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Did God Misjudge What Israel Would Do? (Jer 3:6-7)

The Lord said also to me in the days of Josiah the king: “Have you seen what backsliding Israel has done? She has gone up on every high mountain and under every green tree, and there played the harlot. And I said, after she had done all these things, ‘Return to Me.’ But she did not return. And her treacherous sister Judah saw it. (Jer 3:6-7 NKJV)

The Lord said to me in the days of King Josiah: “Have you seen what she did, that faithless one, Israel, how she went up on every high hill and under every green tree, and there played the whore? And I thought, ‘After she has done all this she will return to me,’ but she did not return, and her treacherous sister Judah saw it. (Jer 3:6-7 ESV)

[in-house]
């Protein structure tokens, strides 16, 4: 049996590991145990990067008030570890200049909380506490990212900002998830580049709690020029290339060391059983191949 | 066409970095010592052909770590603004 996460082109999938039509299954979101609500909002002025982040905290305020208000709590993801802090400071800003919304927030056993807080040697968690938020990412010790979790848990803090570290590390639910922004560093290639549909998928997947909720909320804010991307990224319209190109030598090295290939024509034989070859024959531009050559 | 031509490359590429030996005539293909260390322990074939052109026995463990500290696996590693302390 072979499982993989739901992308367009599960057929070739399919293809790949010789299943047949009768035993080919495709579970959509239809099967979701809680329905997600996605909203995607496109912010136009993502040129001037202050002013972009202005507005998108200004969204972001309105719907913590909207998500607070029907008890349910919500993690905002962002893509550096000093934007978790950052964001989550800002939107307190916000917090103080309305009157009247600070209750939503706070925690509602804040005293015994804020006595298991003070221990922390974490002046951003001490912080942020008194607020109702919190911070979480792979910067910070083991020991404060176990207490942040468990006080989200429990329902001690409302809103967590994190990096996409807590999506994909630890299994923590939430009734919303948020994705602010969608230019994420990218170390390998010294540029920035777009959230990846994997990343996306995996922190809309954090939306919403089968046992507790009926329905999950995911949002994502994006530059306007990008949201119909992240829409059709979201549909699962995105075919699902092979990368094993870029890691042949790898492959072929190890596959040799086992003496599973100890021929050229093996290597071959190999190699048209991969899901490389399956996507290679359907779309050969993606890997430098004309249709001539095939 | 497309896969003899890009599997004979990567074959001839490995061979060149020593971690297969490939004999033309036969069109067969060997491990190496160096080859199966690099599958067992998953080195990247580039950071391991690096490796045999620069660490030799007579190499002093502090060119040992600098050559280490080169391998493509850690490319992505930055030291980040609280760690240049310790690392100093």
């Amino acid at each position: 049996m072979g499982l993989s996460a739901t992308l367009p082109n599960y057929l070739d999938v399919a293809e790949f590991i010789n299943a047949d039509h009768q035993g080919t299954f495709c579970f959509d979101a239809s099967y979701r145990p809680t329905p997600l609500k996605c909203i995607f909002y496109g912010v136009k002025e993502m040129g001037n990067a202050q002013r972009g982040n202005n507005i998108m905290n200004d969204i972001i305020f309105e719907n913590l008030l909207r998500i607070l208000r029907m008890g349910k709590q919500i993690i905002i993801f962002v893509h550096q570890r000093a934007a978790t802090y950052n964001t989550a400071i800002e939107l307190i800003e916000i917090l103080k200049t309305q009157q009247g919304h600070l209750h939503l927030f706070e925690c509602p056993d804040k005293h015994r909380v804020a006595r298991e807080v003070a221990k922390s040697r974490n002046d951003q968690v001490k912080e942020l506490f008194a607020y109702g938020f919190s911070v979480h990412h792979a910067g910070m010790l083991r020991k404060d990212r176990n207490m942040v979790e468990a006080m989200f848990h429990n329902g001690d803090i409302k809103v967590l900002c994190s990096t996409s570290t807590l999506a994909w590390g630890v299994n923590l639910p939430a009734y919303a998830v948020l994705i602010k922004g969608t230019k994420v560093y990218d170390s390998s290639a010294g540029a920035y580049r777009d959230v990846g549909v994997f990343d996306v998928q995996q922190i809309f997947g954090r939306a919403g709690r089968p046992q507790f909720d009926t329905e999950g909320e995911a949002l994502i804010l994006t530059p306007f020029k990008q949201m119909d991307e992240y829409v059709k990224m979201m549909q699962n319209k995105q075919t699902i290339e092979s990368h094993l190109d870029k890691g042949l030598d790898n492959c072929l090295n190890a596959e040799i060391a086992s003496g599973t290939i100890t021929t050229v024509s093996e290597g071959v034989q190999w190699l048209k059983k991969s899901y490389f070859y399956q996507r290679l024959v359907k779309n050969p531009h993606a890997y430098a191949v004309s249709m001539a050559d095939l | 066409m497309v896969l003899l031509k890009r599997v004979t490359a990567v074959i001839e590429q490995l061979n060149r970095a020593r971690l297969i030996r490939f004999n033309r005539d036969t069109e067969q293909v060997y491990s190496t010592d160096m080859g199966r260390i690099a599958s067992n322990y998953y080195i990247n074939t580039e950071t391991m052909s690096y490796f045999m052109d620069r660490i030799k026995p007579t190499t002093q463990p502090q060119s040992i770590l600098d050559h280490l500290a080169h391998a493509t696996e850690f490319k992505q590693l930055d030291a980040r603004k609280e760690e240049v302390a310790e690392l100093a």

The reason why there are two verse citations from two different translations above is so you can see the issue open theists raise with this passage. If you open your King James Bible, or your New King James Bible, and read the passage you might wonder, “Where’s the controversy?” If, however, you were to read the ESV, NASB, or NIV, you would see it clearly in verse 7. The open theist sees a verse that quotes God as saying, “I thought, ‘After she has done all this she will return to me,’ but she did not return…’” and they conclude that God made the best assessment He could make with the information He had but was wrong. Again, as at other times, we’re presented with two options. Leaving the translational difference aside for the moment, if we take the ESV translation at face-value (which is a legitimate translation of the text) either God made a mistake or He was speaking in anthropomorphic language to make a specific point. Think about the first option – it’s the equivalent of saying ‘God made an oops.’ He looked at the evidence, came to a conclusion, and was surprised to find out His infinite wisdom (Ps 147:5) had limits. Such an assessment would contradict Scripture, misinterpret the text, and misrepresent God.

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Did God Not Know Which Signs the Egyptians Would Believe? (Ex 4:6-9)